I finally got to see Rogue One recently, and it got me thinking. I was an infant when Star Wars was released, so I only know a world where the Star Wars movies exist out of order. If you’re unfamiliar with the current state of things, storyline-wise, Rogue One tucks neatly in between the original trilogy and the prequel trilogy.) Between the prequel trilogy being released second, and trying to catch up with Clone Wars (I did finally do it. Someday, I’ll even get to Rebels.) it doesn’t even faze me.
There are people who see the prequel trilogy before the original trilogy. Because that’s where we are in the collecting of Star Wars movies. And there will be kids who will start with The Phantom Menace, knowing that they’re in for a nine-movie ride, more if they choose to keep Rogue One and any other spin-offs in the marathon.
It won’t always be this way. It’s already not always this way. Those who, like me, grew up with the movies not taking place in order are asking themselves how best to introduce their own children to the Star Wars universe. It’s not uncommon to see social media posts asking for people’s opinion on this matter. No one seems to have a solid answer to the question (beyond, “Is Jar Jar Binks really what you want your child’s first Star Wars experience to be?”), so there are now people who watched the movies in numerical order (or machete order in some cases).
You can already tell the kids who watch the movies in chronological number, because they can’t understand why the movie quality degrades so severely between the prequel trilogy and the original trilogy, and then you get to explain to them they have things a little backwards and the original trilogy was cutting edge at its time. (Please don’t ask how many times I had this conversation while I was teaching. I stopped counting after about a hundred.)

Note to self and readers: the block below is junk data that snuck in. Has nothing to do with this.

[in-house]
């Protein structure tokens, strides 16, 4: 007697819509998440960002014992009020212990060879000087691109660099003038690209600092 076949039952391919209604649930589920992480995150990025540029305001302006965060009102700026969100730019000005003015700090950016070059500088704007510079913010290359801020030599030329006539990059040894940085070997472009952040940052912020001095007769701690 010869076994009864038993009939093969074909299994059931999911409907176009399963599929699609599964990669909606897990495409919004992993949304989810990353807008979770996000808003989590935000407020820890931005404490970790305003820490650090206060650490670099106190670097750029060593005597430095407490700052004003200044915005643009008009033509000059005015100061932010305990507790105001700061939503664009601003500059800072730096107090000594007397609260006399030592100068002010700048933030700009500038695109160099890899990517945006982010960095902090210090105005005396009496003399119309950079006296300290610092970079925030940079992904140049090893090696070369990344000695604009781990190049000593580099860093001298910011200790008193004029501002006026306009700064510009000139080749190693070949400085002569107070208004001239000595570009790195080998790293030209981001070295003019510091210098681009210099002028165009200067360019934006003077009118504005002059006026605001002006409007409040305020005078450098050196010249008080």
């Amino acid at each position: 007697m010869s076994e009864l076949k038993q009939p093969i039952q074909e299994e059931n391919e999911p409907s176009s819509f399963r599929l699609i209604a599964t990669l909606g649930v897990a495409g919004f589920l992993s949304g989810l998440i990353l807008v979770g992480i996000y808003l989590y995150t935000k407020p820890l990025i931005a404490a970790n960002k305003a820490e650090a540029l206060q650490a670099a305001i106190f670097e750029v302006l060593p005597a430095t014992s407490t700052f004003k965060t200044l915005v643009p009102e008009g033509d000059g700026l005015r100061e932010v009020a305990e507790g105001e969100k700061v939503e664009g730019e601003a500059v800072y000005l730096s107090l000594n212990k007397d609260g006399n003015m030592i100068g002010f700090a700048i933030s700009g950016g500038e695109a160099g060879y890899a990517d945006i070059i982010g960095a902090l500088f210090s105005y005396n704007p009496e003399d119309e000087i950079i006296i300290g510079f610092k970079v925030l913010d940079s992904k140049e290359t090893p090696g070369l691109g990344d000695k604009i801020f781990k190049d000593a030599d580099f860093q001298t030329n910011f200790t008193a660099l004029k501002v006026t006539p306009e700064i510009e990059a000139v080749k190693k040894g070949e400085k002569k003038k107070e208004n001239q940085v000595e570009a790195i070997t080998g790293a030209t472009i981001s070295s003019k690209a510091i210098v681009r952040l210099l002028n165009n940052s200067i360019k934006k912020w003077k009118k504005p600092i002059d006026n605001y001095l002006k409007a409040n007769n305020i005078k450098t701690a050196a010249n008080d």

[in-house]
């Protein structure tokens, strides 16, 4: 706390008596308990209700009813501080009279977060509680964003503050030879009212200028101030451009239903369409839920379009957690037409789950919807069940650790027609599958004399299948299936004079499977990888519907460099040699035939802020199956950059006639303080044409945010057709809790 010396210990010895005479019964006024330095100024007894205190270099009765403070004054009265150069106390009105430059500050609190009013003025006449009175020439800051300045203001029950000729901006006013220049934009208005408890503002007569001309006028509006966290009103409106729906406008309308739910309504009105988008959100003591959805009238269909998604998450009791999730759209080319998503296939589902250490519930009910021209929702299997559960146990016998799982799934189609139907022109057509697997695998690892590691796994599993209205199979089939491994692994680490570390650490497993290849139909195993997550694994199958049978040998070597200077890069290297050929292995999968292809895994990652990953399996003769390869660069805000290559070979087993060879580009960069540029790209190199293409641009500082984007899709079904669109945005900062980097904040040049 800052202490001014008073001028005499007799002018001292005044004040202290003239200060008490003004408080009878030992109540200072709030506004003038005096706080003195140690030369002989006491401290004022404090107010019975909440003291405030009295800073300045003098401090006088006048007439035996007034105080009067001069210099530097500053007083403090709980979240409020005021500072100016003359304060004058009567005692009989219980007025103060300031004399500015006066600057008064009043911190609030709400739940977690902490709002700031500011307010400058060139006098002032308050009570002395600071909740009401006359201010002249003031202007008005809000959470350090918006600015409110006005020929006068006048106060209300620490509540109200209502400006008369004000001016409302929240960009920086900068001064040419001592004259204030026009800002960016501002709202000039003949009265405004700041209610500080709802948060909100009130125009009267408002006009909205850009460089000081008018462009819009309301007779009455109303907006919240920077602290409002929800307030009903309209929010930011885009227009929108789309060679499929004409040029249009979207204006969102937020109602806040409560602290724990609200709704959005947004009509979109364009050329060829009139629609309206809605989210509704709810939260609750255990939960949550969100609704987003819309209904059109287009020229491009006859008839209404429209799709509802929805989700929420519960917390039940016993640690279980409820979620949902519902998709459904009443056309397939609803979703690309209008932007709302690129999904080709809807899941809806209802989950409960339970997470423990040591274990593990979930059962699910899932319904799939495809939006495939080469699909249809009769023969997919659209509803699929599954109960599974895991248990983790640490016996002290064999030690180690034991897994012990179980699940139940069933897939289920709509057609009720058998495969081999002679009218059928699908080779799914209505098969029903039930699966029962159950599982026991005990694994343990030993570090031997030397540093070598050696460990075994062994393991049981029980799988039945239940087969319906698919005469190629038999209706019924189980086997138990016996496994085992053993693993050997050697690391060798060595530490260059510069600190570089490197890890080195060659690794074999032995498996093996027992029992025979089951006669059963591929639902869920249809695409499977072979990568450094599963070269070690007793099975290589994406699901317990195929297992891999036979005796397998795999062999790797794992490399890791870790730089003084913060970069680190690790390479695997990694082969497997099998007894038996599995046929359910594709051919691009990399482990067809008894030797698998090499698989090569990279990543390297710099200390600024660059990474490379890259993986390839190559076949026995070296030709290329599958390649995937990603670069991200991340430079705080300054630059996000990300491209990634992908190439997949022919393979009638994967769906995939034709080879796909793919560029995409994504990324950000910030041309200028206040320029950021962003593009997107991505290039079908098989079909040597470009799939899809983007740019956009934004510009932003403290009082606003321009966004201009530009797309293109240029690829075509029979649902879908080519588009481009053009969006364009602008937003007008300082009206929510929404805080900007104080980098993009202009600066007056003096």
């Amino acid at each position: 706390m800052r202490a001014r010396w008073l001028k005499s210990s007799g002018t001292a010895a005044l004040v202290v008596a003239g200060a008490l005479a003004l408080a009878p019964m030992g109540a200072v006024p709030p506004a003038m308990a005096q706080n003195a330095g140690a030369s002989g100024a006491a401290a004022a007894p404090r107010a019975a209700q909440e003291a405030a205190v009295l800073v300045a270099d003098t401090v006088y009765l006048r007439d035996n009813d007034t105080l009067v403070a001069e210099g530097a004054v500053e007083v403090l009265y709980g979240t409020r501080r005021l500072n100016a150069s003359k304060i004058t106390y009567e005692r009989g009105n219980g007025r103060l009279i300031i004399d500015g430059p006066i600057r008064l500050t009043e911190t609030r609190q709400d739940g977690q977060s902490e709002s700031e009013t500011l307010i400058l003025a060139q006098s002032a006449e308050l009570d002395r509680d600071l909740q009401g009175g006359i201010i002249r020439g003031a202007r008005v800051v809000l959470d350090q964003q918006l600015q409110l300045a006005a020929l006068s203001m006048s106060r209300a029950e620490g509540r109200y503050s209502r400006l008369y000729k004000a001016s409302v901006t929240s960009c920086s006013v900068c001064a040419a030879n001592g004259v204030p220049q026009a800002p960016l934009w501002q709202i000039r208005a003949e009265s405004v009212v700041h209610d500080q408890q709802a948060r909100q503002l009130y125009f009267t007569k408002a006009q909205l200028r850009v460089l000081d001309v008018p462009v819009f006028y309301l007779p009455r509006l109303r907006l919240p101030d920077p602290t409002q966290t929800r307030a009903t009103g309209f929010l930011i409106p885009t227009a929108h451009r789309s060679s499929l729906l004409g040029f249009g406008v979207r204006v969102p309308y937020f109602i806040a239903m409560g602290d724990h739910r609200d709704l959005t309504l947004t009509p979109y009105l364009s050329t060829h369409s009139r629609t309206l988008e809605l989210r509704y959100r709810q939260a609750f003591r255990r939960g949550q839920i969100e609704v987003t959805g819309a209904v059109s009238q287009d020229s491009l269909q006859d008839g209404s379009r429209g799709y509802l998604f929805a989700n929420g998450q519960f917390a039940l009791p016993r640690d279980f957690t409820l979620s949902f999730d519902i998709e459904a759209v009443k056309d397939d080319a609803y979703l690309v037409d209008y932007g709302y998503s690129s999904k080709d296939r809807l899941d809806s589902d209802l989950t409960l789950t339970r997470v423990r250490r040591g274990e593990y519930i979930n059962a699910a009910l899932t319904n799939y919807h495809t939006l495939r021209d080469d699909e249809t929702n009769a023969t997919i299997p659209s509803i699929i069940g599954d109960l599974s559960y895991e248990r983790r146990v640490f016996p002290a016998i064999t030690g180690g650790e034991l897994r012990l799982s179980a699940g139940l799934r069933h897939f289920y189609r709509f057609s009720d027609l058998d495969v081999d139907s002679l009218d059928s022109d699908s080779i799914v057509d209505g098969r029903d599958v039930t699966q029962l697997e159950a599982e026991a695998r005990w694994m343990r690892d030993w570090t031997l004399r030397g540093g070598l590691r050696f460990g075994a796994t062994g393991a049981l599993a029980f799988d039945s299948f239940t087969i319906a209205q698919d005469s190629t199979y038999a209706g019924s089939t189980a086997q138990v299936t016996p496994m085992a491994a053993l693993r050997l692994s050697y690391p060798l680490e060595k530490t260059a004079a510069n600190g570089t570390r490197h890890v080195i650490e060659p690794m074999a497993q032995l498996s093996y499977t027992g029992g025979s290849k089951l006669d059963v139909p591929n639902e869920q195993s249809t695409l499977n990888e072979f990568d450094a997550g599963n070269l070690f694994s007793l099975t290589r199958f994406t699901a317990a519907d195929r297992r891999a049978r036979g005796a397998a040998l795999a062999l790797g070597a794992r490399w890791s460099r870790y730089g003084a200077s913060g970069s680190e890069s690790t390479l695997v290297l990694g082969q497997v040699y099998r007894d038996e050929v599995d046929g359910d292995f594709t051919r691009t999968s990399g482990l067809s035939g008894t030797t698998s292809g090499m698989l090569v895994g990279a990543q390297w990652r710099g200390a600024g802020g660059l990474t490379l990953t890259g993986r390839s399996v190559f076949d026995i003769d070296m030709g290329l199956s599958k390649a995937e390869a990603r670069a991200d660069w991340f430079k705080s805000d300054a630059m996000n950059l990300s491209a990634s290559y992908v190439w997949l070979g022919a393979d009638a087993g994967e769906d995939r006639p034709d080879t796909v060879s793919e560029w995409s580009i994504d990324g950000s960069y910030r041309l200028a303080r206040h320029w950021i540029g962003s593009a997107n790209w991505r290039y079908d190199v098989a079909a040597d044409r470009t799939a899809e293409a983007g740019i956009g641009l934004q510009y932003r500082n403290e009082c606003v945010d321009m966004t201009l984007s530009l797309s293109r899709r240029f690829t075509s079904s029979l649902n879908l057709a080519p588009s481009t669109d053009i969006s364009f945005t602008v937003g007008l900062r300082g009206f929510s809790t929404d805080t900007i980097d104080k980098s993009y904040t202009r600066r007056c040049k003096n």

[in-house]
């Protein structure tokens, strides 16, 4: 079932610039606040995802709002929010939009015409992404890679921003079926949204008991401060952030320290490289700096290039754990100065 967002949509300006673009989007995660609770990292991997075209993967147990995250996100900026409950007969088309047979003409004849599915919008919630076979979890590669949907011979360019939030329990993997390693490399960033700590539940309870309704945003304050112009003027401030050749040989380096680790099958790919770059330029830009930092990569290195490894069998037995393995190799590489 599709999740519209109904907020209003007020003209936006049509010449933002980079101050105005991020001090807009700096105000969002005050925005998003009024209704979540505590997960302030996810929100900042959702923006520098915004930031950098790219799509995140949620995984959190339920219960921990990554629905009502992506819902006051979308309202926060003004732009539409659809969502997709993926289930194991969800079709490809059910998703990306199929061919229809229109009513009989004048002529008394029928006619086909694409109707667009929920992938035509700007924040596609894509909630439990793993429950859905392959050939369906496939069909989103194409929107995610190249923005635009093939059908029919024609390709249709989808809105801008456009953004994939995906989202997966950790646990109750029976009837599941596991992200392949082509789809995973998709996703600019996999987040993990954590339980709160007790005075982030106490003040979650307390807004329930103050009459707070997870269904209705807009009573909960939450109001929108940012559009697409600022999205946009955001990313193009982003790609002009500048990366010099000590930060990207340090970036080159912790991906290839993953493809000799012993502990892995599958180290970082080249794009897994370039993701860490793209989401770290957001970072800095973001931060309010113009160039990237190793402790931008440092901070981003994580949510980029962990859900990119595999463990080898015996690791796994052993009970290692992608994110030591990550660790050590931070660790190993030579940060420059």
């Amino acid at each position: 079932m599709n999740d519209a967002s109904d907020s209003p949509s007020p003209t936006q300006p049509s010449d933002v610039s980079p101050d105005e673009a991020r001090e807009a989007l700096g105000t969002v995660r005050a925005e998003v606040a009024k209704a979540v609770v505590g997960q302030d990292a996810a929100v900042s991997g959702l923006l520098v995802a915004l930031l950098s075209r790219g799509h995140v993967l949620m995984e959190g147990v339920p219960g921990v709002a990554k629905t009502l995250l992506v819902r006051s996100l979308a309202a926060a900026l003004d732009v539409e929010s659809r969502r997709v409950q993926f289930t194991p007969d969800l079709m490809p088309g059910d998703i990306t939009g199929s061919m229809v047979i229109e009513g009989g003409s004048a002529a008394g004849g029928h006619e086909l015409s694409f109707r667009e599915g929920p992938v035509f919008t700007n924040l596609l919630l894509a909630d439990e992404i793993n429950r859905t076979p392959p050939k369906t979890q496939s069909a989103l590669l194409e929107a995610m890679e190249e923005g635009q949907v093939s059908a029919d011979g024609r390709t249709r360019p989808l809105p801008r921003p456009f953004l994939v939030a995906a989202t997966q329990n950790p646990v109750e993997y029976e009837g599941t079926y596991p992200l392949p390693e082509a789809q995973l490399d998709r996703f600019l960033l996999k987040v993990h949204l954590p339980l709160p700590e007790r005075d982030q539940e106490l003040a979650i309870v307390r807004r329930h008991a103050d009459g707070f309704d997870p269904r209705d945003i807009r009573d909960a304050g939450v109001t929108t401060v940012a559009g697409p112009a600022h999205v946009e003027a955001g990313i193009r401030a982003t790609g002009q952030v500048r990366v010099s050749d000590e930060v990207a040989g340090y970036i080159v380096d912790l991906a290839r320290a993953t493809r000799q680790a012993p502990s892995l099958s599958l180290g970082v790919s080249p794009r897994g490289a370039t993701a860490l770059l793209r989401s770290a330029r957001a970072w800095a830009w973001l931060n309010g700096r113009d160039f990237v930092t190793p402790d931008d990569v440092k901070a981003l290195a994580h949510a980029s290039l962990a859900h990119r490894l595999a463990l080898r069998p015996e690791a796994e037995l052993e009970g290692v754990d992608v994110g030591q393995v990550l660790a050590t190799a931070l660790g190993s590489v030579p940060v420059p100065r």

Star Trek has a similar problem, although theirs seems to be more wrapped up in keeping track of the development of alien races. “Day of the Dove”-era Klingons were not in Star Trek VI because the producers wanted Worf’s grandfather to look more like Worf than Kang. And with “The Last Outpost” in mind, I quit watching Enterprise when the (DS9-era) Ferengi waltzed in. Continuity and the world bible be hanged, apparently!
But it also brings to mind The Chronicles of Narnia, all published before I was born. I swiped my mother’s boxed set, arranged in order of publication, and read them when I was in college. My best friend at the time had just been given an omnibus that had recently been published, and contained the books in the order they happen. We couldn’t even discuss the books because we kept trying to work by book number instead of title, and we eventually gave up.
Of course, I had the luxury of reading The Dark Elf Trilogy before I read Icewind Dale, so what do I know?